But scientists haven't found direct evidence of the in-between phase — an ocean basin that was opening, starting instead to close — until now.
Thanks to new high-resolution surveys of the seafloor, scientists think they have evidence of that process starting in the Atlantic Ocean off the coast of Portugal. If they are right, this nascent subduction zone could close the Atlantic Ocean — in roughly 200 million years.
Geoscientists have hypothesized the existence of an earthquake-causing, volcano-forming subduction zone along the Portuguese coast. Now, based on new analyses of a series of faults and regional tensions, João Duarte, the principal investigator, suggests that his study supports that hypothesis and identifies the main tectonic mechanisms. However, this conclusion has garnered some controversy from fellow scientists, mainly because it may still be too soon to tell.
Read more about how passive margins may become active margins in this month's issue of EARTH Magazine: http://bit.ly/1bV6YLU. For other stories on Ireland's volcanic winters, how Northern Hemisphere sulfate emissions shifted tropical precipitation patterns, and the feldspar linings of clouds, visit the digital bookstand at: http://www.earthmagazine.org/digital.
Keep up to date with the latest happenings in Earth, energy and the environment news with EARTH magazine online at http://www.earthmagazine.org/. Published by the American Geosciences Institute, EARTH is your source for the science behind the headlines.
The American Geosciences Institute is a nonprofit federation of geoscientific and professional associations that represents more than 250,000 geologists, geophysicists and other earth scientists. Founded in 1948, AGI provides information services to geoscientists, serves as a voice of shared interests in the profession, plays a major role in strengthening geosciences education, and strives to increase public awareness of the vital role geosciences play in society's use of resources, resiliency to natural hazards, and interaction with the environment.
Megan Sever | EurekAlert!
New research calculates capacity of North American forests to sequester carbon
16.07.2018 | University of California - Santa Cruz
Scientists discover Earth's youngest banded iron formation in western China
12.07.2018 | University of Alberta
For the first time ever, scientists have determined the cosmic origin of highest-energy neutrinos. A research group led by IceCube scientist Elisa Resconi, spokesperson of the Collaborative Research Center SFB1258 at the Technical University of Munich (TUM), provides an important piece of evidence that the particles detected by the IceCube neutrino telescope at the South Pole originate from a galaxy four billion light-years away from Earth.
To rule out other origins with certainty, the team led by neutrino physicist Elisa Resconi from the Technical University of Munich and multi-wavelength...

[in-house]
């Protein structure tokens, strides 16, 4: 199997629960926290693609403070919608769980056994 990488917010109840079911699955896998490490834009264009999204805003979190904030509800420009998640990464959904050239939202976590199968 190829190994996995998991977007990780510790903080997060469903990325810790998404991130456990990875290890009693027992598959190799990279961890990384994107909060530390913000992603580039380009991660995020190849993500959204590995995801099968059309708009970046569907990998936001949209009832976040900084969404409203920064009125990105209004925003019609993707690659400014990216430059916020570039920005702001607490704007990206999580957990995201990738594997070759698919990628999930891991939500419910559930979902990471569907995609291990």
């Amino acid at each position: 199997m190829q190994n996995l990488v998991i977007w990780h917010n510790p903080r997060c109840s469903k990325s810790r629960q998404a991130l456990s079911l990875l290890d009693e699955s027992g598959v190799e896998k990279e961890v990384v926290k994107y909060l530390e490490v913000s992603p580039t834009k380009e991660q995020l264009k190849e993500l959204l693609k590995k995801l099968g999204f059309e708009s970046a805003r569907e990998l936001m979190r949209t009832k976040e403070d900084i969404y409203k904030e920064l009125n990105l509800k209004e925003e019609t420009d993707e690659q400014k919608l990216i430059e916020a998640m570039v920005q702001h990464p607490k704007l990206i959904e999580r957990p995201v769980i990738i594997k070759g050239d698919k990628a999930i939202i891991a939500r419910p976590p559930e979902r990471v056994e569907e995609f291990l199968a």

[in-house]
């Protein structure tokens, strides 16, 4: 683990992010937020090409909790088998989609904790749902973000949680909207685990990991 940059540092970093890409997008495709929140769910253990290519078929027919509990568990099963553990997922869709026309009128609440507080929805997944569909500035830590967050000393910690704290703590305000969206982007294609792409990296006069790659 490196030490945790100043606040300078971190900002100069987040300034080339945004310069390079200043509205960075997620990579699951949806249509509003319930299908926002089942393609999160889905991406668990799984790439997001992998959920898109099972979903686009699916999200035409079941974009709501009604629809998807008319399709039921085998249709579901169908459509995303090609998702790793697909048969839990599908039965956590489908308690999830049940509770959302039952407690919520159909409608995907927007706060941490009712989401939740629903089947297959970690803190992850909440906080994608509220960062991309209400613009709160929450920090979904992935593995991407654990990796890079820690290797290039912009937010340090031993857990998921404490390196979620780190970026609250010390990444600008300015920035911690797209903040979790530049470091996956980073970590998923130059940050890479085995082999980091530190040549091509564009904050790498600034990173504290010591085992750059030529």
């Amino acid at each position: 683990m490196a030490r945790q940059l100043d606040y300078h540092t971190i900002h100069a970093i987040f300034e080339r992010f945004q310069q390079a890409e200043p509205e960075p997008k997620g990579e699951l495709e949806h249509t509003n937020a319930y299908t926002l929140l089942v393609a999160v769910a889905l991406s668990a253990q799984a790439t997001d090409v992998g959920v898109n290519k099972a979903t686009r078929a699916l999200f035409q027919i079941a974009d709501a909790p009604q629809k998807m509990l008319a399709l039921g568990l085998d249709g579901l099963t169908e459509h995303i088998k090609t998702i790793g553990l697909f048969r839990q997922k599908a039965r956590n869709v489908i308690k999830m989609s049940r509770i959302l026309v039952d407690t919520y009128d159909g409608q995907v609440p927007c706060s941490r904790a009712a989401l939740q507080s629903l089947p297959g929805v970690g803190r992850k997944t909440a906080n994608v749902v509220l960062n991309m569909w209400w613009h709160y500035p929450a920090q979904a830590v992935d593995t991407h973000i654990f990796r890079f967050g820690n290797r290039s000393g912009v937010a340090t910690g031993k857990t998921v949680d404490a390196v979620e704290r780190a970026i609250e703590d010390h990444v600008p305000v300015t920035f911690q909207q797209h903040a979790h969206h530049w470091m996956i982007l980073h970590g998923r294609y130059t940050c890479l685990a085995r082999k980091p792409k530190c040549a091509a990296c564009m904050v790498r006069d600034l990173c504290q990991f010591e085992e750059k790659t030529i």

For the first time a team of researchers have discovered two different phases of magnetic skyrmions in a single material. Physicists of the Technical Universities of Munich and Dresden and the University of Cologne can now better study and understand the properties of these magnetic structures, which are important for both basic research and applications.
Whirlpools are an everyday experience in a bath tub: When the water is drained a circular vortex is formed. Typically, such whirls are rather stable. Similar...
Physicists working with Roland Wester at the University of Innsbruck have investigated if and how chemical reactions can be influenced by targeted vibrational excitation of the reactants. They were able to demonstrate that excitation with a laser beam does not affect the efficiency of a chemical exchange reaction and that the excited molecular group acts only as a spectator in the reaction.
A frequently used reaction in organic chemistry is nucleophilic substitution. It plays, for example, an important role in in the synthesis of new chemical...
Optical spectroscopy allows investigating the energy structure and dynamic properties of complex quantum systems. Researchers from the University of Würzburg present two new approaches of coherent two-dimensional spectroscopy.
"Put an excitation into the system and observe how it evolves." According to physicist Professor Tobias Brixner, this is the credo of optical spectroscopy....
Ultra-short, high-intensity X-ray flashes open the door to the foundations of chemical reactions. Free-electron lasers generate these kinds of pulses, but there is a catch: the pulses vary in duration and energy. An international research team has now presented a solution: Using a ring of 16 detectors and a circularly polarized laser beam, they can determine both factors with attosecond accuracy.
Free-electron lasers (FELs) generate extremely short and intense X-ray flashes. Researchers can use these flashes to resolve structures with diameters on the...
13.07.2018 | Event News
12.07.2018 | Event News
03.07.2018 | Event News
18.07.2018 | Materials Sciences
18.07.2018 | Life Sciences
18.07.2018 | Health and Medicine